Earth: Tess has given herself three days to do this cleaning. If she doesn’t, she’ll return herself to the earth, leave her skeleton out on bare land, just like a skeleton she found once, the one that changed her life, a skeleton of a woman with an unborn baby housed in her rib cage, in her nest of bones. A woman with a red plastic barrette holding back black hair. That skeleton somehow reminds Tess of our planet, and it’s true that out here in Colorado, our lives are influenced by the bare-boned elements, that despite our technological wizardry, we still move in response to snows and to winds more than perhaps we realize.

Water: Sometimes the memory of this woman’s bones makes Tess feel seasick and she walks across the earth looking for her landfeet, looking for “sunlight out of water,” from TS Eliot. The waves of grass move like the sea; Tess is a pirate of this wavy grassy substance. Tess tries to leave water on this land: she leaves old milkjugs filled with agua throughout the desert, but still: thirst nearly kills the immigrants, it nearly kills her, it nearly kills the earth. Later, Tess watches the clouds boiling up over the mountains in the distance, and sees they’re reluctant to leave the blue peaks. The earth remains parched, as parched as her soul. Until, that is, she lets the water in. In that way, she discovers the ancient impatience of water, right next to the ancient impatience of the human heart.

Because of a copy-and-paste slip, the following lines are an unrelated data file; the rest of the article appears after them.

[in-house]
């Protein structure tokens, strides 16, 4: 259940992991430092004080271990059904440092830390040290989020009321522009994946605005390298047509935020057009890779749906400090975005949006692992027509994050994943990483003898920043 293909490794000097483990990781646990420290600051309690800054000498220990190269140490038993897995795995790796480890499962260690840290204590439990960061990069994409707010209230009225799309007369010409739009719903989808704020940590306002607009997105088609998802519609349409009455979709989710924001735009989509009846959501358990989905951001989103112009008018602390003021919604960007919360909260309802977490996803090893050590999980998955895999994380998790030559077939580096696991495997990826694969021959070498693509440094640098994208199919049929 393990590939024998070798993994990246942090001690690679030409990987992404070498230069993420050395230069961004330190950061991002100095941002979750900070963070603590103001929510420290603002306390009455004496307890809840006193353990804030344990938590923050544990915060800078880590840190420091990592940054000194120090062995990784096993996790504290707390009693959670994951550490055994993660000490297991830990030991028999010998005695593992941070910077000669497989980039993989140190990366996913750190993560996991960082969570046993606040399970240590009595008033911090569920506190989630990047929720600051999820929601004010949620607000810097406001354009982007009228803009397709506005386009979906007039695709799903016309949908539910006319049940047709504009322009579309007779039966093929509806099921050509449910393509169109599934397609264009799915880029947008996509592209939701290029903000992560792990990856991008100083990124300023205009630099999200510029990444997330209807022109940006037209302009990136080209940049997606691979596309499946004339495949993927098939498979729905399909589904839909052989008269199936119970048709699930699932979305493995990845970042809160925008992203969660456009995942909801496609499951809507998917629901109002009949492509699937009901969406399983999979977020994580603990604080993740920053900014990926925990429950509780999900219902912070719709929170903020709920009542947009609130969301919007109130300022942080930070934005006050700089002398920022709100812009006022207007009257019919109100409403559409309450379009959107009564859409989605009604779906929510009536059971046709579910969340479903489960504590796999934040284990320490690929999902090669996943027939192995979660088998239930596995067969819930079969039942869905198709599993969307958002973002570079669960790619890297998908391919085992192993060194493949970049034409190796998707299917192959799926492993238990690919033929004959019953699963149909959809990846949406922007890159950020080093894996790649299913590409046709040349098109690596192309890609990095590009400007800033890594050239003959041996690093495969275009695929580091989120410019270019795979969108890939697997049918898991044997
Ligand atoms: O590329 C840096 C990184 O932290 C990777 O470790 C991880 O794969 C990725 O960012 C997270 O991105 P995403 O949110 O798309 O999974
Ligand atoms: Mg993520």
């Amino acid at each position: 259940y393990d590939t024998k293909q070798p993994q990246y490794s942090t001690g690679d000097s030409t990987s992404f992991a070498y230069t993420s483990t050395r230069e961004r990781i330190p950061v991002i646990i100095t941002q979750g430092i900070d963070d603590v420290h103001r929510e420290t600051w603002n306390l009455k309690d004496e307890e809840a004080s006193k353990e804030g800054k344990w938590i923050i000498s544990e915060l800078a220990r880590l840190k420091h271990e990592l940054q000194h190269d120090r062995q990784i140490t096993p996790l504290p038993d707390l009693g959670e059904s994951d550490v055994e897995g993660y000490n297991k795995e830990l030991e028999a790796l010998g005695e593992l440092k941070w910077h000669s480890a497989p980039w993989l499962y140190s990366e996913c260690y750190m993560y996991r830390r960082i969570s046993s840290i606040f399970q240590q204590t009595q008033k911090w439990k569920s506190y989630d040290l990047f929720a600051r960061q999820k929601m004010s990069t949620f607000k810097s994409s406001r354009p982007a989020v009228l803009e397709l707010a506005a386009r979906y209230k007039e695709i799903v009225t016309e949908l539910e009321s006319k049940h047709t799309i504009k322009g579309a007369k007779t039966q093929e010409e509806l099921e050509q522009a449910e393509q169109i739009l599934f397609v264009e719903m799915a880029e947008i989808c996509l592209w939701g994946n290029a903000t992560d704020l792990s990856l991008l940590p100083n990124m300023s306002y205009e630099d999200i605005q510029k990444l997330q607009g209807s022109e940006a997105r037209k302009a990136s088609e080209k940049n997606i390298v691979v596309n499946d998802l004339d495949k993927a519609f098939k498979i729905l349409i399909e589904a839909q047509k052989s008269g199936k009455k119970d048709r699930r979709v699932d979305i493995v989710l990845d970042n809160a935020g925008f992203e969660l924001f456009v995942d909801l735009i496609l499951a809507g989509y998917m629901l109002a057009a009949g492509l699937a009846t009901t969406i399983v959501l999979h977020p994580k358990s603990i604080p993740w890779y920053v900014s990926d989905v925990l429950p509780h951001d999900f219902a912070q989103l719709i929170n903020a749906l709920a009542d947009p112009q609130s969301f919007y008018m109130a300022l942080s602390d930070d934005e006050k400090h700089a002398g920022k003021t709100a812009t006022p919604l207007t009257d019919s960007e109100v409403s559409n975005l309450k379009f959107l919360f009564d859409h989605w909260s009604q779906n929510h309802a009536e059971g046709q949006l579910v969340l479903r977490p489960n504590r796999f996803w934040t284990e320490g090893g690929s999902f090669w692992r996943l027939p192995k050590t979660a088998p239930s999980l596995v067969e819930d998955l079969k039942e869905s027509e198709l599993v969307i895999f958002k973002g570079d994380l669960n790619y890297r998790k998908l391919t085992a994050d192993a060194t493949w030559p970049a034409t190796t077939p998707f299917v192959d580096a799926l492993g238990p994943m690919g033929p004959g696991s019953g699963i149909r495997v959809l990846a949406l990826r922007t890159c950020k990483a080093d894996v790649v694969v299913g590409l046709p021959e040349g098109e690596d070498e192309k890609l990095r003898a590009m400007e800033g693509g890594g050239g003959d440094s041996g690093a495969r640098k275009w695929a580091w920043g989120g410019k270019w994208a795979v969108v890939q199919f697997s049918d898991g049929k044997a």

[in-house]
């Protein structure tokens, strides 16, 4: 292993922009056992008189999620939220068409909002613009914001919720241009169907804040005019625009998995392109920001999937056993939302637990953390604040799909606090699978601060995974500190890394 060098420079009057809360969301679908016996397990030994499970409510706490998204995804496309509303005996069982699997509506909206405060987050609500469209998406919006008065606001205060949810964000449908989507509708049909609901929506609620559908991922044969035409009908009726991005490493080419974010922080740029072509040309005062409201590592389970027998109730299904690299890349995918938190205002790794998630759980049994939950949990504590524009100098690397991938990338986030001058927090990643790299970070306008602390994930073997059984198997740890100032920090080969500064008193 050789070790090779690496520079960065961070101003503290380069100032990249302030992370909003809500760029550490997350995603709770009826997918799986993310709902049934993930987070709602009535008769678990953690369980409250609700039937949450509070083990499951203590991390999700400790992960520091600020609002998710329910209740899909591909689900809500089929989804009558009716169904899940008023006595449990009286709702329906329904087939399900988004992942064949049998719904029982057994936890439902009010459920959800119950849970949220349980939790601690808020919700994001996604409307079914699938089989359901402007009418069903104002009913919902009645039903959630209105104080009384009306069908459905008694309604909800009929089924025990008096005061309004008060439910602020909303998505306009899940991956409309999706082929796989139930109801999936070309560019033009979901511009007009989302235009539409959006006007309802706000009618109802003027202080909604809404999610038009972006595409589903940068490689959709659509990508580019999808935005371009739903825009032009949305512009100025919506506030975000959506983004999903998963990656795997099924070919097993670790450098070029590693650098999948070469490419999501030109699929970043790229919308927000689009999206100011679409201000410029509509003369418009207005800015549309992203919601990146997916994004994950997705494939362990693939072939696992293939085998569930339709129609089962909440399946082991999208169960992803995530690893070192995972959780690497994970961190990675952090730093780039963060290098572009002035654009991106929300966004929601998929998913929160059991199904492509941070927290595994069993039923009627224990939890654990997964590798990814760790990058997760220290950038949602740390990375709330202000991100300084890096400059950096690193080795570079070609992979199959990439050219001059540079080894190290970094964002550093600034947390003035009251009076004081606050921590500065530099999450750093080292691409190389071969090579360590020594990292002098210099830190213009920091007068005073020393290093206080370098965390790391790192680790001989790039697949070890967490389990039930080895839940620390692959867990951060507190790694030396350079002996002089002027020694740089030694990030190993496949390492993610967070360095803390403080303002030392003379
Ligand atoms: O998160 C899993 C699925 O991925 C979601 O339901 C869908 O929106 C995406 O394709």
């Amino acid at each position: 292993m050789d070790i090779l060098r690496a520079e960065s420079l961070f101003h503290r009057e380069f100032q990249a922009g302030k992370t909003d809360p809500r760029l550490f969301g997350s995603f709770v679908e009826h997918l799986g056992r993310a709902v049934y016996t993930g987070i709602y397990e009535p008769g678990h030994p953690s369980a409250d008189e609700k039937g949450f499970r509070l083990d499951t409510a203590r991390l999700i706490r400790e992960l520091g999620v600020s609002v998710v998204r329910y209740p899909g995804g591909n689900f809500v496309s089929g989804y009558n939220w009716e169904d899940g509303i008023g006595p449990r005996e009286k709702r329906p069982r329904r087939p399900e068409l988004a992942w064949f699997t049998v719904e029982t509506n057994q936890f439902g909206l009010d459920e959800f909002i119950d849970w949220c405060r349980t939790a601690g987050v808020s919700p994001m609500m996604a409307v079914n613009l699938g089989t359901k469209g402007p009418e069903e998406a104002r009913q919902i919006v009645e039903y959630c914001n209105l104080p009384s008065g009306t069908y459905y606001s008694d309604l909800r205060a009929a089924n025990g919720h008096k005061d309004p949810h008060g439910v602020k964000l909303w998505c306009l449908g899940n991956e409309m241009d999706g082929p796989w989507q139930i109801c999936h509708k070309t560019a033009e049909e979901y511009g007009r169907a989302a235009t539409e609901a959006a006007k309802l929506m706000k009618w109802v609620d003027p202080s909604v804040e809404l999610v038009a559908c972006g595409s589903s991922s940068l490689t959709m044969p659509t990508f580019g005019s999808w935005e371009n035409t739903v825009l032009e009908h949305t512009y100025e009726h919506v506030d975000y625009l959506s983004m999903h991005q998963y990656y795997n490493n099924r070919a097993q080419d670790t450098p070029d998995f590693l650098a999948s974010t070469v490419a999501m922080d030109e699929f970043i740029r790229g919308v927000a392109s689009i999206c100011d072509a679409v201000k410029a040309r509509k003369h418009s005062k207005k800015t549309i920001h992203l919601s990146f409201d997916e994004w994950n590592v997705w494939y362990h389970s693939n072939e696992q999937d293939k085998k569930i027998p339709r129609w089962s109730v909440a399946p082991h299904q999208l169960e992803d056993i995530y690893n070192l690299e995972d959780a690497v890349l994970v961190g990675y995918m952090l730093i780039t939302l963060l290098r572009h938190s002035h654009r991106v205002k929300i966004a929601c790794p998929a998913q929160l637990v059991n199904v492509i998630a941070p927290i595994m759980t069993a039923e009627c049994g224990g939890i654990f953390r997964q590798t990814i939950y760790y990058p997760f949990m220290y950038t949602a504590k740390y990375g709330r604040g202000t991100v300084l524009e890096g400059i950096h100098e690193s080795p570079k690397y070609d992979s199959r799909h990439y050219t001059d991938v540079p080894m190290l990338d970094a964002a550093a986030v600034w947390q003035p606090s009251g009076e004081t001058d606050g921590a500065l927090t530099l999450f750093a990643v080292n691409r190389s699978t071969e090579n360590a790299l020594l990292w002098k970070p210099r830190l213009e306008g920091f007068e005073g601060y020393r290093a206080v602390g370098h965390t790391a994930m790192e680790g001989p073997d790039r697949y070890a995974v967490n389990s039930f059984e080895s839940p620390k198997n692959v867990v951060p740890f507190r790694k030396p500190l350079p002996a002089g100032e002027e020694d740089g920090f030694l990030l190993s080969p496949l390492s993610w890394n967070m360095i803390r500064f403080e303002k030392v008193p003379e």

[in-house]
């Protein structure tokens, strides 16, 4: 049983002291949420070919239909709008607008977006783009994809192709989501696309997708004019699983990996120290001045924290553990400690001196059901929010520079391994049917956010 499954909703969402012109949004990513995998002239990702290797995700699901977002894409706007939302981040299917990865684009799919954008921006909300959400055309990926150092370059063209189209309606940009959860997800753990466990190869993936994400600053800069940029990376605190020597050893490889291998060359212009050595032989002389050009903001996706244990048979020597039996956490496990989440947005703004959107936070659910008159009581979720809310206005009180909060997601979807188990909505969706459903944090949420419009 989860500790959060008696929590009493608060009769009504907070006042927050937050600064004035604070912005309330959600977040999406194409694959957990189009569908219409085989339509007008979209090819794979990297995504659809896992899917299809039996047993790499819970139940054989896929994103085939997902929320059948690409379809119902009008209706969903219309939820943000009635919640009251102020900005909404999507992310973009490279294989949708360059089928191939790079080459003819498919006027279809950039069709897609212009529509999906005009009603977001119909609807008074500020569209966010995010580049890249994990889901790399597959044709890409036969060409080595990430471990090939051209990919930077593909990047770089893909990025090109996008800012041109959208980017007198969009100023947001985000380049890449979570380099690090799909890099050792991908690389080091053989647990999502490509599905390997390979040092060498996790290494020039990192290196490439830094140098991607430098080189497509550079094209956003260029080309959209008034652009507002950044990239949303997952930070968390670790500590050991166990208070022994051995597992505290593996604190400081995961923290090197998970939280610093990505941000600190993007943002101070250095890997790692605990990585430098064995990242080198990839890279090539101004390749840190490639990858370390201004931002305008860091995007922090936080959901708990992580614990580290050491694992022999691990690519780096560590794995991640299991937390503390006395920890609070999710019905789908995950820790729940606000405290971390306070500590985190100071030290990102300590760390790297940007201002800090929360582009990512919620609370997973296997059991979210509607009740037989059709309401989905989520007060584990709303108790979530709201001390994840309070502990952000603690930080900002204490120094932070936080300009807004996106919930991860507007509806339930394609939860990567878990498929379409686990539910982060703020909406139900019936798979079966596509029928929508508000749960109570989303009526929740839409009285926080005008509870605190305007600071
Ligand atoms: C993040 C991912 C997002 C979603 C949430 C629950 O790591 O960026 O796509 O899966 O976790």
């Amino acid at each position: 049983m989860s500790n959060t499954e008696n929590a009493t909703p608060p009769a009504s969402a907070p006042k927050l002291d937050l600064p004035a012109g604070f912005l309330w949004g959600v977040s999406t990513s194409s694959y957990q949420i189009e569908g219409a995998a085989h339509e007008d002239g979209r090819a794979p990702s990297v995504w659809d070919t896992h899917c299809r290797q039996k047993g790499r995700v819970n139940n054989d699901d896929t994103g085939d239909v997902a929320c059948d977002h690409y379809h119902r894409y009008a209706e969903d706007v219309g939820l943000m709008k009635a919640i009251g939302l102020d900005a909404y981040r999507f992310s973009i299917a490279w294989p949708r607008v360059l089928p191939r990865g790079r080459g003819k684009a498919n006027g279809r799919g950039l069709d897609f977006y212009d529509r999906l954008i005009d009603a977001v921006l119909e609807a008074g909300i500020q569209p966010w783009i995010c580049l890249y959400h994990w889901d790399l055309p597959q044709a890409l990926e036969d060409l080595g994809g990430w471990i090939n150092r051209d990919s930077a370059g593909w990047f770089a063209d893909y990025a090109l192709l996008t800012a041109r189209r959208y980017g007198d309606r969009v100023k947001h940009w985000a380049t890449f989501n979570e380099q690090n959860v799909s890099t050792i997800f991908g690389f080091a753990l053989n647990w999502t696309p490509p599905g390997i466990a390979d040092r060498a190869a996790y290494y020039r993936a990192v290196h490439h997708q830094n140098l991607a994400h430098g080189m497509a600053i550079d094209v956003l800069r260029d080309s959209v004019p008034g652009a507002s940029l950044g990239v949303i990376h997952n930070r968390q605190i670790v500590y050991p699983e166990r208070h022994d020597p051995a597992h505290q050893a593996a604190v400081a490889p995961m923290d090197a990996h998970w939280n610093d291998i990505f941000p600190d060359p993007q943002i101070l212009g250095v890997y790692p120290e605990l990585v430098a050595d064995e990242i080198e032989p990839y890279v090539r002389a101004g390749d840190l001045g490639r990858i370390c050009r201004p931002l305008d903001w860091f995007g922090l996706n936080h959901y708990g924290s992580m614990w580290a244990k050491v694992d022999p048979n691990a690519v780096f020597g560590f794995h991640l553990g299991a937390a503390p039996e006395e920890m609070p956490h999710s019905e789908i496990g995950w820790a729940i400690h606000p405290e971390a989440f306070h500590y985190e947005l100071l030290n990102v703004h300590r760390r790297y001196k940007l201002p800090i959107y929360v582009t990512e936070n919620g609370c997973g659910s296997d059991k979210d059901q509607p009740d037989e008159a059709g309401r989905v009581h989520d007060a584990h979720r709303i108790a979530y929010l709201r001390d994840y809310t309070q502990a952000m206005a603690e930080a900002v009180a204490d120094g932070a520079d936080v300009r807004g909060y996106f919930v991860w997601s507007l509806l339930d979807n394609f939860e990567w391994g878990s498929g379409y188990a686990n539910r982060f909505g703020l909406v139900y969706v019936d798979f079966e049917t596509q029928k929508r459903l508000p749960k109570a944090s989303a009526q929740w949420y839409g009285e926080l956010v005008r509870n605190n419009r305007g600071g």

Kindness: And so, finally, another element is created. Kindness. “Kindness is actually a lot of work,” one of the characters tells Tess. “Kindness is like an elemental energy. Like wind, like fire, like water. And you know why we seek it? The same way we seek water and air? Because we get our butts kicked by life, and we realize we need people, and therefore they need us. Kindness is one of the basic elements.”

At the end of writing the novel, Tess knocked on my shoulder. She told me to write this: “There’s something I have always wanted to say, something about the vacuum of a realization . . . something about how if we listen harder, stare harder, focus harder, use our imaginations harder, the people at the other end of our sight, well, they morph from blurs on the horizon, something barely discernible at a distance, and become very clear, very detailed. We only need someone to see and to listen and to feel, and our shapes take form. The land is enough to hold us. All the land, it seems, is here to hold us.”

The planet—and all its elements—are here to hold us all, regardless of country or economic status or ethnicity. We writers listen. And in transcribing what we hear, we make the magic of books. Which connect us. They help us find what the elements offer. “We are plunked down to wonder and suffer,” Tess says. “Afraid because we don’t know how to live this life, and not certain if we’re being judged, and if we are, by what elements?” Danos la paz. Tess finally feels it, peace. In the end, she realizes, it’s the elements that grant us peace.

Laura Pritchett, a Lighthouse instructor and a Book Project mentor, will be having a reading and book release celebration at the Tattered Cover (Colfax) on June 10 at 7 pm for her newest novel, Red Lightning. Her previous novel, Stars Go Blue, is currently a finalist for the Mountains and Plains Booksellers Award and the Colorado Book Award. Learn more at Follow her on Facebook or @authorlaura on Twitter.

About Lighthouse Writers Workshop

Lighthouse Writers Workshop is the literary center for writers, readers, and literary gadabouts in the Rocky Mountain region.

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This entry was posted on May 8, 2015 by in The Write Idea, Uncategorized, Writing and tagged , , , , .